Stress is taking its toll on 999 ambulance staff

Problems on the frontline: a growing number of EMAS staff are going off sick with stress.
Problems on the frontline: a growing number of EMAS staff are going off sick with stress.
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A growing number of frontline ambulance personnel are going off sick with stress in the East Midlands Ambulance (EMAS) Trust, which covers South Holland.

EMAS has accepted that the “traumatic incidents” its staff attend can cause increased levels of stress and has put measures in place to help its crews cope.

Figures released following a freedom of information (FOI) request show that 61 crew members were off work with stress in the 2013/14 financial year.

Numbers of staff off with stress in the past few years were: 37 in 2012/13, 31 in 2011/12 and 36 in 2010/11.

A trust spokesman said: “The health and wellbeing of our staff is an absolute priority and we recognise that the role of our frontline clinicians can be physically demanding and the traumatic incidents they respond to can cause increased levels of stress.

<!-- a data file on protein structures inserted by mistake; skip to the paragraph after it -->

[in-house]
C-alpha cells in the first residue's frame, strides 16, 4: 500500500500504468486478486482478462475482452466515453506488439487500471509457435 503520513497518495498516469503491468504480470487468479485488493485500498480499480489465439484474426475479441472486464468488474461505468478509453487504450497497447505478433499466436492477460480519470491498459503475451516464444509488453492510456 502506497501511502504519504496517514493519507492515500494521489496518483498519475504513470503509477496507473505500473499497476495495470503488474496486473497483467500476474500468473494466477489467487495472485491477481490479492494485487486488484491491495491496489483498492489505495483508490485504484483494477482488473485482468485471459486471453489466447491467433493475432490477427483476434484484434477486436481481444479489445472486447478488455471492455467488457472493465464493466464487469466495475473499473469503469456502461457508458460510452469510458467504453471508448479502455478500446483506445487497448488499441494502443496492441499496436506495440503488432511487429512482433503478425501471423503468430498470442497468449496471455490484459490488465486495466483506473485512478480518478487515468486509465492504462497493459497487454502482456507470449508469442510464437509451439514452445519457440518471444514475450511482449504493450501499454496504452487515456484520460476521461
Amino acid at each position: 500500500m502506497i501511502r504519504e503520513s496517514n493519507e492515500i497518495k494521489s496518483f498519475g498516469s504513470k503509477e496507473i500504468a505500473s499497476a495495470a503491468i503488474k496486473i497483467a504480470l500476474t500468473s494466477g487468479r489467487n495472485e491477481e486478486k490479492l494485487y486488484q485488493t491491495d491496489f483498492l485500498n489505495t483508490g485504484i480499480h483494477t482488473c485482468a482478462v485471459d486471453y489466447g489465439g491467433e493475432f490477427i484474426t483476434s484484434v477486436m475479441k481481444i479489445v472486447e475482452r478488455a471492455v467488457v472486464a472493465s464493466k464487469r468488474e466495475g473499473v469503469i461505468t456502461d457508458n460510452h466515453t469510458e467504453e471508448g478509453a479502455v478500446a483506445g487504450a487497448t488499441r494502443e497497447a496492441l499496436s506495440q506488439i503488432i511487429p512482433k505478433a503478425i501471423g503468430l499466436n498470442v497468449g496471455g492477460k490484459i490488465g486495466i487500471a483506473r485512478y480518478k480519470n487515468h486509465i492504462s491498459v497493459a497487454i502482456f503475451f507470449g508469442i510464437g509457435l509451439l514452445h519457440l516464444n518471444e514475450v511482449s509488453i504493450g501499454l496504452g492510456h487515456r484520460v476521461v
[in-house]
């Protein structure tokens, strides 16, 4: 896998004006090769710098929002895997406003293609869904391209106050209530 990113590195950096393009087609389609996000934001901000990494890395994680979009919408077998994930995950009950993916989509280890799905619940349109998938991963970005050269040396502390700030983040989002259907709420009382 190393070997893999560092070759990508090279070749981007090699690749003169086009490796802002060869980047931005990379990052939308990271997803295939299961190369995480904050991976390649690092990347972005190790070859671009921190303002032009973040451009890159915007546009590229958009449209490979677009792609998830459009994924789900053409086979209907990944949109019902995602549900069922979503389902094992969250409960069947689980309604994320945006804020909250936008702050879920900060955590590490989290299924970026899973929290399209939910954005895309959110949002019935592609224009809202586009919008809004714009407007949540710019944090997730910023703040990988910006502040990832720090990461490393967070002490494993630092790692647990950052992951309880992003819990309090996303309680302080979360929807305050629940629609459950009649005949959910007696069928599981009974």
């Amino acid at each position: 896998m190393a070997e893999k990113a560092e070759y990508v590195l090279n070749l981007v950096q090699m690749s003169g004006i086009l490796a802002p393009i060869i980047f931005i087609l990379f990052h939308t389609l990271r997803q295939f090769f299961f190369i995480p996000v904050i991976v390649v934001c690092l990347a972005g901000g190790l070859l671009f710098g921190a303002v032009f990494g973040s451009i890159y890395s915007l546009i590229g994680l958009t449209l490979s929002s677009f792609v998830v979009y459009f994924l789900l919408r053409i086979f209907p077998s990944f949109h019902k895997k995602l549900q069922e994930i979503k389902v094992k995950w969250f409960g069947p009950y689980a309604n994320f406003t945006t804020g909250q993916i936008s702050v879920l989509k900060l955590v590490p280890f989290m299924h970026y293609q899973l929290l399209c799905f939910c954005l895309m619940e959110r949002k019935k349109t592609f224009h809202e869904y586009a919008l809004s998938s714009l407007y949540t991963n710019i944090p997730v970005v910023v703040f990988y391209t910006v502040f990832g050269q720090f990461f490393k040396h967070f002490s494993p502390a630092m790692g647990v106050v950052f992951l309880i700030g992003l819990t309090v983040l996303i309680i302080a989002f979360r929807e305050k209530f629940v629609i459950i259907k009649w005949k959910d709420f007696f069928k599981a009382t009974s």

“We offer a wide range of help facilities for colleagues including a staff support network, PAM Assist (a 24/7 phone line for staff support), chaplaincy support and a new informal support service amongst colleagues called Peer 2 Peer.”

EMAS paramedic Kev Charles, the service’s chaplain, is leading on Peer 2 Peer.

He said: “Over 80 staff 
have now signed up to join the programme.

“They will receive training on coping methods, having a good listening ear and how to signpost colleagues to specialist services.

“Staff often provide support to each other and this programme will help those with an interest to develop the skills needed to help colleagues who are experiencing personal or work-related stress.”